A few friends of mine from Neshaminy High School in suburban Philadelphia were taught English our junior year (1964-65) by J.D. Sprague. Mr. Sprague’s curriculum of American novels – including The Catcher In The Rye, 1984, Brave New World, A Separate Peace, and many others – blew our minds before blowing minds was a thing. He was provocative, encouraging, and, even more, demanding. He inspired me to be a lifelong reader and, later in life, an author.
From time to time over the years, a few fellow NHS grads (notably Tom Greenfield, who later dedicated the dissertation for his Ph.D. in English to Mr. Sprague) and I would wonder “Whatever happened to Sprague?” but made little effort to actually find out. After yet another one of those ruminations earlier this year – when I turned 70 and realized he had to be in his late 80s, if he even was alive – I decided to give it a good go.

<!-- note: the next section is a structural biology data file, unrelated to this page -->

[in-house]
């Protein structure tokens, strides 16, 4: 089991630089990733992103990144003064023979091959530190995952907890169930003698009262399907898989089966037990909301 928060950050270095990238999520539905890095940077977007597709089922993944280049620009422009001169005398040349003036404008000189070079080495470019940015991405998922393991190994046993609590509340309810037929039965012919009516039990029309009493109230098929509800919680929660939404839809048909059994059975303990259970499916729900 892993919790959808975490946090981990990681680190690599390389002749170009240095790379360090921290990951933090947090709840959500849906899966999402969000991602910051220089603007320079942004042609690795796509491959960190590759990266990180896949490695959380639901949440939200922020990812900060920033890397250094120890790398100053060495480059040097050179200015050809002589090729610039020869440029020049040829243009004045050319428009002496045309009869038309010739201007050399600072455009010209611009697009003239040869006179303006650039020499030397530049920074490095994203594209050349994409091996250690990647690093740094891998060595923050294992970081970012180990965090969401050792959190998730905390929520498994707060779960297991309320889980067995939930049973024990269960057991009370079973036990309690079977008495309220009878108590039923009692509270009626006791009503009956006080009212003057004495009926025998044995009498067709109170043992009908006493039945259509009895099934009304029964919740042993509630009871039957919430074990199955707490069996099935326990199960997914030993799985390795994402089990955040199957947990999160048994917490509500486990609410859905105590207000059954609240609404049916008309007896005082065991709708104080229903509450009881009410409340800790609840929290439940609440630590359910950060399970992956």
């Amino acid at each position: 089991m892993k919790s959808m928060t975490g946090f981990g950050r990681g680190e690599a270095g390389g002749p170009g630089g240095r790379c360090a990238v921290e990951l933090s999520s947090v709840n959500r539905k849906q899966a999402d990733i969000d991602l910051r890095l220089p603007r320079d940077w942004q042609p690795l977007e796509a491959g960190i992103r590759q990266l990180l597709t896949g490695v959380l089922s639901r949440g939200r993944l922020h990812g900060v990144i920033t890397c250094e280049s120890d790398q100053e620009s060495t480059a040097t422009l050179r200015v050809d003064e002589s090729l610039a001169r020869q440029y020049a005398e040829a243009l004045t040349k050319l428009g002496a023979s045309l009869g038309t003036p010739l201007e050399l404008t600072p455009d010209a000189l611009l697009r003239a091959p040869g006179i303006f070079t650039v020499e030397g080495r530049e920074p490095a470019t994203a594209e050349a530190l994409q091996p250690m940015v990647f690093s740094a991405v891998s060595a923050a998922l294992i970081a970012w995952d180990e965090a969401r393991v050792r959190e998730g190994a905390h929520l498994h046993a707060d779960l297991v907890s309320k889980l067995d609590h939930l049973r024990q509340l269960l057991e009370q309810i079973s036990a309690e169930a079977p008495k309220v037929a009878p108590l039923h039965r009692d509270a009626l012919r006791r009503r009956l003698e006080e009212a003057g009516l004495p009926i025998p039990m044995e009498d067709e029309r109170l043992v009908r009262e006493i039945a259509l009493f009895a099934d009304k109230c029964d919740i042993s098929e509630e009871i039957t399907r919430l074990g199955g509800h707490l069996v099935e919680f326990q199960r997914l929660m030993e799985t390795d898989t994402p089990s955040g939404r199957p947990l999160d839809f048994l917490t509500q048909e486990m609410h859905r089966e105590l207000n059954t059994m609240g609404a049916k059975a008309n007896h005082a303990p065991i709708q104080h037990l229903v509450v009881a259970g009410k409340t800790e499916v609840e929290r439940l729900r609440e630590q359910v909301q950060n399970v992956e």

To make short a long story that wended its way through the archives of the Bucks County Courier-Times, the University of Pennsylvania (including, notably, its Alumni Office, and friend and UP grad Norman Brand), and the staff at the headquarters of Mr. Sprague’s college fraternity, Beta Theta Pi, I ultimately talked on the phone with his son Jeremiah in New Orleans. When I explained to him why I was calling, he told me his father was indeed still alive, 88, and playing tennis three times a week. He said he’d give him a call and see if he would talk to me. Fifteen minutes later, my phone rang and a still unmistakable voice said “Dave Tevelin?”
Over the next few months, we e-mailed and talked over the phone regularly. When I told him I had started writing novels, he bought them both and sent me an e-mail a few weeks later telling me how much he particularly enjoyed Siege Of The Capital. “Finally,” I wrote back, “an A from Sprague”.
Here are photos documenting a story that, like Siege, is unbelievable, but I am very happy to say, true.